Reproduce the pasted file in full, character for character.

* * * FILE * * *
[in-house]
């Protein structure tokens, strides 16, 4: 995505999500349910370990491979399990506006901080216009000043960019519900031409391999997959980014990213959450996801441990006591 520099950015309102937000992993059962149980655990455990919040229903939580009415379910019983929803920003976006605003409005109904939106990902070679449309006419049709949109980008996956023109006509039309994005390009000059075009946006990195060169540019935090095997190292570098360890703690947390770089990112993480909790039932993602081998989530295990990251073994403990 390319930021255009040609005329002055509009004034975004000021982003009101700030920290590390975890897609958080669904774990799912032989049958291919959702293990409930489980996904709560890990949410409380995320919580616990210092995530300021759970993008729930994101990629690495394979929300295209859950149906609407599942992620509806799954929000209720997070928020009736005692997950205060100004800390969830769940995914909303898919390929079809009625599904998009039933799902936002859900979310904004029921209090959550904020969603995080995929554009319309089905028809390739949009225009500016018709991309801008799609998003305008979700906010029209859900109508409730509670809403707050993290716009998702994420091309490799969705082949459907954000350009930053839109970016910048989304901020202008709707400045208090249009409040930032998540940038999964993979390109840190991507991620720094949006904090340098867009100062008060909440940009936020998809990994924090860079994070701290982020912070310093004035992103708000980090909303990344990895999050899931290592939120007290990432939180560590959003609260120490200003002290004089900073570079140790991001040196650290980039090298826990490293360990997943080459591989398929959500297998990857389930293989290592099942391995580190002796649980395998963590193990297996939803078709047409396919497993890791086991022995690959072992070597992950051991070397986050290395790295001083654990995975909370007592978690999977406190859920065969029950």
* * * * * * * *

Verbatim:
[in-house]
């Protein structure tokens, strides 16, 4: 995505999500349910370990491979399990506006901080216009000043960019519900031409391999997959980014990213959450996801441990006591 520099950015309102937000992993059962149980655990455990919040229903939580009415379910019983929803920003976006605003409005109904939106990902070679449309006419049709949109980008996956023109006509039309994005390009000059075009946006990195060169540019935090095997190292570098360890703690947390770089990112993480909790039932993602081998989530295990990251073994403990 390319930021255009040609005329002055509009004034975004000021982003009101700030920290590390975890897609958080669904774990799912032989049958291919959702293990409930489980996904709560890990949410409380995320919580616990210092995530300021759970993008729930994101990629690495394979929300295209859950149906609407599942992620509806799954929000209720997070928020009736005692997950205060100004800390969830769940995914909303898919390929079809009625599904998009039933799902936002859900979310904004029921209090959550904020969603995080995929554009319309089905028809390739949009225009500016018709991309801008799609998003305008979700906010029209859900109508409730509670809403707050993290716009998702994420091309490799969705082949459907954000350009930053839109970016910048989304901020202008709707400045208090249009409040930032998540940038999964993979390109840190991507991620720094949006904090340098867009100062008060909440940009936020998809990994924090860079994070701290982020912070310093004035992103708000980090909303990344990895999050899931290592939120007290990432939180560590959003609260120490200003002290004089900073570079140790991001040196650290980039090298826990490293360990997943080459591989398929959500297998990857389930293989290592099942391995580190002796649980395998963590193990297996939803078709047409396919497993890791086991022995690959072992070597992950051991070397986050290395790295001083654990995975909370007592978690999977406190859920065969029950």